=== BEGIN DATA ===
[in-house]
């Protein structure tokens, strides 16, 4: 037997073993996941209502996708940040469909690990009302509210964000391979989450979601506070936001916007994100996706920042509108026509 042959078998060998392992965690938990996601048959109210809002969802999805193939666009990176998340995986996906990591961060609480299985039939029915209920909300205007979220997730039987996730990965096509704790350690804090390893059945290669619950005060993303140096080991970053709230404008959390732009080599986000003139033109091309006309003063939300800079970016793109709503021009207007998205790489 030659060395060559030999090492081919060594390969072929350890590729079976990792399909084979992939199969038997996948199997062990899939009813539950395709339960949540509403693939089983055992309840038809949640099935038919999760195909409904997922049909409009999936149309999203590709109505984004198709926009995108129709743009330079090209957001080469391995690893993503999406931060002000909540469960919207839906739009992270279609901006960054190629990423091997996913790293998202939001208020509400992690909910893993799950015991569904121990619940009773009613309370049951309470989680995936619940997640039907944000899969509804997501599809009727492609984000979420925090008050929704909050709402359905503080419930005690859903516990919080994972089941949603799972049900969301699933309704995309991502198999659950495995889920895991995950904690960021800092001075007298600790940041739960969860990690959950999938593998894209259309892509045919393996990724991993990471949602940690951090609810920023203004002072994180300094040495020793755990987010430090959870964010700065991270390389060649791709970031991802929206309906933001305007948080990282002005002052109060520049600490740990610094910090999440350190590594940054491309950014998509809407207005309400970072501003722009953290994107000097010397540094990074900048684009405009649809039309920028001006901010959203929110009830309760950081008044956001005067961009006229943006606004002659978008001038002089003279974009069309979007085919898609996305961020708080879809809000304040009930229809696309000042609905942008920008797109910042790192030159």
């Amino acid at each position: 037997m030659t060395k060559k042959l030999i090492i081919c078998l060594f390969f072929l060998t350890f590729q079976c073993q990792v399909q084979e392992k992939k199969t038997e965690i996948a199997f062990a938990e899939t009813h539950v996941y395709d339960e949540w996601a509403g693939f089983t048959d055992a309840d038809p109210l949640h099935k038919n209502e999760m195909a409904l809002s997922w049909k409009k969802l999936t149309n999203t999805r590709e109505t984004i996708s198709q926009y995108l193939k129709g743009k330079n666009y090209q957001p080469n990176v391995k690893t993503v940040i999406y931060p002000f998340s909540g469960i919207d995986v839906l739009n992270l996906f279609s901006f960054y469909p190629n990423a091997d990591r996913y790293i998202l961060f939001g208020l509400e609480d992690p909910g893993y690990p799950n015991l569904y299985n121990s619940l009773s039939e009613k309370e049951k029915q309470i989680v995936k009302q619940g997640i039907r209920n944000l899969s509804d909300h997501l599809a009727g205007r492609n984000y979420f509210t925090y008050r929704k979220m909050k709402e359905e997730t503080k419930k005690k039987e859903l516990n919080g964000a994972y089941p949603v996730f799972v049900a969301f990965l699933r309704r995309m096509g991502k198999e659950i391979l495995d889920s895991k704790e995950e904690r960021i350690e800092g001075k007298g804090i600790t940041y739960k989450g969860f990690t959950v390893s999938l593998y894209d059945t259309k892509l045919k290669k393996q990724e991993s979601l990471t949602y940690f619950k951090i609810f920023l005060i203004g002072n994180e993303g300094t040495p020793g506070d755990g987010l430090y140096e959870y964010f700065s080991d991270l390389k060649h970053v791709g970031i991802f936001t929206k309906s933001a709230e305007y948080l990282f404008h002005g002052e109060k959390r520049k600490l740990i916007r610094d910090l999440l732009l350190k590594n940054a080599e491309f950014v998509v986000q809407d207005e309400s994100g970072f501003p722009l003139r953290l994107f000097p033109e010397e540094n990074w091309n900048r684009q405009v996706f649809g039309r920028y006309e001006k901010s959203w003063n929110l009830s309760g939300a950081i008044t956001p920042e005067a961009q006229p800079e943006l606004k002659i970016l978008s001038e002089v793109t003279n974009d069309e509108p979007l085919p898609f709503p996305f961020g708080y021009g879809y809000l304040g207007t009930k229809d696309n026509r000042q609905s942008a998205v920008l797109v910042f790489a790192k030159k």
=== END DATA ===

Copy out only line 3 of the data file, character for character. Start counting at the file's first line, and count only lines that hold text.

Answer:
């Amino acid at each position: 037997m030659t060395k060559k042959l030999i090492i081919c078998l060594f390969f072929l060998t350890f590729q079976c073993q990792v399909q084979e392992k992939k199969t038997e965690i996948a199997f062990a938990e899939t009813h539950v996941y395709d339960e949540w996601a509403g693939f089983t048959d055992a309840d038809p109210l949640h099935k038919n209502e999760m195909a409904l809002s997922w049909k409009k969802l999936t149309n999203t999805r590709e109505t984004i996708s198709q926009y995108l193939k129709g743009k330079n666009y090209q957001p080469n990176v391995k690893t993503v940040i999406y931060p002000f998340s909540g469960i919207d995986v839906l739009n992270l996906f279609s901006f960054y469909p190629n990423a091997d990591r996913y790293i998202l961060f939001g208020l509400e609480d992690p909910g893993y690990p799950n015991l569904y299985n121990s619940l009773s039939e009613k309370e049951k029915q309470i989680v995936k009302q619940g997640i039907r209920n944000l899969s509804d909300h997501l599809a009727g205007r492609n984000y979420f509210t925090y008050r929704k979220m909050k709402e359905e997730t503080k419930k005690k039987e859903l516990n919080g964000a994972y089941p949603v996730f799972v049900a969301f990965l699933r309704r995309m096509g991502k198999e659950i391979l495995d889920s895991k704790e995950e904690r960021i350690e800092g001075k007298g804090i600790t940041y739960k989450g969860f990690t959950v390893s999938l593998y894209d059945t259309k892509l045919k290669k393996q990724e991993s979601l990471t949602y940690f619950k951090i609810f920023l005060i203004g002072n994180e993303g300094t040495p020793g506070d755990g987010l430090y140096e959870y964010f700065s080991d991270l390389k060649h970053v791709g970031i991802f936001t929206k309906s933001a709230e305007y948080l990282f404008h002005g002052e109060k959390r520049k600490l740990i916007r610094d910090l999440l732009l350190k590594n940054a080599e491309f950014v998509v986000q809407d207005e309400s994100g970072f501003p722009l003139r953290l994107f000097p033109e010397e540094n990074w091309n900048r684009q405009v996706f649809g039309r920028y006309e001006k901010s959203w003063n929110l009830s309760g939300a950081i008044t956001p920042e005067a961009q006229p800079e943006l606004k002659i970016l978008s001038e002089v793109t003279n974009d069309e509108p979007l085919p898609f709503p996305f961020g708080y021009g879809y809000l304040g207007t009930k229809d696309n026509r000042q609905s942008a998205v920008l797109v910042f790489a790192k030159k």